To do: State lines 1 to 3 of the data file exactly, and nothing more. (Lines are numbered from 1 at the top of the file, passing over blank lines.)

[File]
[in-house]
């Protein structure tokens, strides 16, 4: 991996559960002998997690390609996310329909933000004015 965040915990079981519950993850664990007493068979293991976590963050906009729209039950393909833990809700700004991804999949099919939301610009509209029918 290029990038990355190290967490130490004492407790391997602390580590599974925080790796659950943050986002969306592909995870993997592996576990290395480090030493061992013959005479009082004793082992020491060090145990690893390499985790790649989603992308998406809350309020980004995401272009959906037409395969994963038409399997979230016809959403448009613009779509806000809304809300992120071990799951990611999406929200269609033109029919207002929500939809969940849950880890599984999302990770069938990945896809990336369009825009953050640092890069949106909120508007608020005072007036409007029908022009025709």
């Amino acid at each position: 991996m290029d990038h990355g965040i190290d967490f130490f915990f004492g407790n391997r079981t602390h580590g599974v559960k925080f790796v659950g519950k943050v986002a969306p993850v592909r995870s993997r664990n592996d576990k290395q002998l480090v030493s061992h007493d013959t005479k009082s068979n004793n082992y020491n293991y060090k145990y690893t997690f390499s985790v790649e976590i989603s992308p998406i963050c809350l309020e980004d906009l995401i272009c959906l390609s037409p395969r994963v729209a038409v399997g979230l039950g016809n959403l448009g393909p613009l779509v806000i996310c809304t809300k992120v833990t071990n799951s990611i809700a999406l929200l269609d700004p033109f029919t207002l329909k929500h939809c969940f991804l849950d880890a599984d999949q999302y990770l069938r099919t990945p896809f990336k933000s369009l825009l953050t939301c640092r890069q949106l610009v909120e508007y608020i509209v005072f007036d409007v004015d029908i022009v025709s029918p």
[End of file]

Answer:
[in-house]
């Protein structure tokens, strides 16, 4: 991996559960002998997690390609996310329909933000004015 965040915990079981519950993850664990007493068979293991976590963050906009729209039950393909833990809700700004991804999949099919939301610009509209029918 290029990038990355190290967490130490004492407790391997602390580590599974925080790796659950943050986002969306592909995870993997592996576990290395480090030493061992013959005479009082004793082992020491060090145990690893390499985790790649989603992308998406809350309020980004995401272009959906037409395969994963038409399997979230016809959403448009613009779509806000809304809300992120071990799951990611999406929200269609033109029919207002929500939809969940849950880890599984999302990770069938990945896809990336369009825009953050640092890069949106909120508007608020005072007036409007029908022009025709």
């Amino acid at each position: 991996m290029d990038h990355g965040i190290d967490f130490f915990f004492g407790n391997r079981t602390h580590g599974v559960k925080f790796v659950g519950k943050v986002a969306p993850v592909r995870s993997r664990n592996d576990k290395q002998l480090v030493s061992h007493d013959t005479k009082s068979n004793n082992y020491n293991y060090k145990y690893t997690f390499s985790v790649e976590i989603s992308p998406i963050c809350l309020e980004d906009l995401i272009c959906l390609s037409p395969r994963v729209a038409v399997g979230l039950g016809n959403l448009g393909p613009l779509v806000i996310c809304t809300k992120v833990t071990n799951s990611i809700a999406l929200l269609d700004p033109f029919t207002l329909k929500h939809c969940f991804l849950d880890a599984d999949q999302y990770l069938r099919t990945p896809f990336k933000s369009l825009l953050t939301c640092r890069q949106l610009v909120e508007y608020i509209v005072f007036d409007v004015d029908i022009v025709s029918p």